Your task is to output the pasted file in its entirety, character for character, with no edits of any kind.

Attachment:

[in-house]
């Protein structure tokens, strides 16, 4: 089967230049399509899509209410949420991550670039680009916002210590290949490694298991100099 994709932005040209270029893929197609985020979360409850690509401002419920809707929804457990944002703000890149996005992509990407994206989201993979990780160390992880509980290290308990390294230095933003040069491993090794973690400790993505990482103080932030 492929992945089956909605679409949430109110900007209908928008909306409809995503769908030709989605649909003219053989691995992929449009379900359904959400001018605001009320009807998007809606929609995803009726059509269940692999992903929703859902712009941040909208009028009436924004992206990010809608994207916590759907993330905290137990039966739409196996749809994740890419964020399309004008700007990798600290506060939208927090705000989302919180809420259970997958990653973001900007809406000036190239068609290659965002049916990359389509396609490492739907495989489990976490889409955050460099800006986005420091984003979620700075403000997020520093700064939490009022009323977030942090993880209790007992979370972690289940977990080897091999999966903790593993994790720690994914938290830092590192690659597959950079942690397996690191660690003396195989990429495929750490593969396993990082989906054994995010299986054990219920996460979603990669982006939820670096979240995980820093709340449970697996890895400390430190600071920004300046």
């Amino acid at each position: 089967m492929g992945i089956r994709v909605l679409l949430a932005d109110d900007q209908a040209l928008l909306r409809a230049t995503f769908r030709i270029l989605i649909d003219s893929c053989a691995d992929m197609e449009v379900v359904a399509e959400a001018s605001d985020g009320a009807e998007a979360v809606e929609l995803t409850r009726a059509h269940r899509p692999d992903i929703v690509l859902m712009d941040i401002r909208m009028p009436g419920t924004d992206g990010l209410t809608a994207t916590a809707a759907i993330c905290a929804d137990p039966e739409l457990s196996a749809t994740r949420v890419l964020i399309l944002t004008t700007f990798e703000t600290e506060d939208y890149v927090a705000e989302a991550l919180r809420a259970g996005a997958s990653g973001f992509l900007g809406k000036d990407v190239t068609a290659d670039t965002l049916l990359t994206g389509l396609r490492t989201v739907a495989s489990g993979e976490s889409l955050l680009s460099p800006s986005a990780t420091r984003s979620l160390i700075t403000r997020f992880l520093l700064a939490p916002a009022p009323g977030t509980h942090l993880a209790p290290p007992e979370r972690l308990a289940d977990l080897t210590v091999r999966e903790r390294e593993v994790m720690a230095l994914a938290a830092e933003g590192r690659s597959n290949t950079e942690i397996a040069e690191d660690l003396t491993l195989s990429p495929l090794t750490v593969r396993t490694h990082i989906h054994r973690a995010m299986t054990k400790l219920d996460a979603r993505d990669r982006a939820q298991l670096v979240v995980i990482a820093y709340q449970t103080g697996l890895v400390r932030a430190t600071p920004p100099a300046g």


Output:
[in-house]
């Protein structure tokens, strides 16, 4: 089967230049399509899509209410949420991550670039680009916002210590290949490694298991100099 994709932005040209270029893929197609985020979360409850690509401002419920809707929804457990944002703000890149996005992509990407994206989201993979990780160390992880509980290290308990390294230095933003040069491993090794973690400790993505990482103080932030 492929992945089956909605679409949430109110900007209908928008909306409809995503769908030709989605649909003219053989691995992929449009379900359904959400001018605001009320009807998007809606929609995803009726059509269940692999992903929703859902712009941040909208009028009436924004992206990010809608994207916590759907993330905290137990039966739409196996749809994740890419964020399309004008700007990798600290506060939208927090705000989302919180809420259970997958990653973001900007809406000036190239068609290659965002049916990359389509396609490492739907495989489990976490889409955050460099800006986005420091984003979620700075403000997020520093700064939490009022009323977030942090993880209790007992979370972690289940977990080897091999999966903790593993994790720690994914938290830092590192690659597959950079942690397996690191660690003396195989990429495929750490593969396993990082989906054994995010299986054990219920996460979603990669982006939820670096979240995980820093709340449970697996890895400390430190600071920004300046």
């Amino acid at each position: 089967m492929g992945i089956r994709v909605l679409l949430a932005d109110d900007q209908a040209l928008l909306r409809a230049t995503f769908r030709i270029l989605i649909d003219s893929c053989a691995d992929m197609e449009v379900v359904a399509e959400a001018s605001d985020g009320a009807e998007a979360v809606e929609l995803t409850r009726a059509h269940r899509p692999d992903i929703v690509l859902m712009d941040i401002r909208m009028p009436g419920t924004d992206g990010l209410t809608a994207t916590a809707a759907i993330c905290a929804d137990p039966e739409l457990s196996a749809t994740r949420v890419l964020i399309l944002t004008t700007f990798e703000t600290e506060d939208y890149v927090a705000e989302a991550l919180r809420a259970g996005a997958s990653g973001f992509l900007g809406k000036d990407v190239t068609a290659d670039t965002l049916l990359t994206g389509l396609r490492t989201v739907a495989s489990g993979e976490s889409l955050l680009s460099p800006s986005a990780t420091r984003s979620l160390i700075t403000r997020f992880l520093l700064a939490p916002a009022p009323g977030t509980h942090l993880a209790p290290p007992e979370r972690l308990a289940d977990l080897t210590v091999r999966e903790r390294e593993v994790m720690a230095l994914a938290a830092e933003g590192r690659s597959n290949t950079e942690i397996a040069e690191d660690l003396t491993l195989s990429p495929l090794t750490v593969r396993t490694h990082i989906h054994r973690a995010m299986t054990k400790l219920d996460a979603r993505d990669r982006a939820q298991l670096v979240v995980i990482a820093y709340q449970t103080g697996l890895v400390r932030a430190t600071p920004p100099a300046g």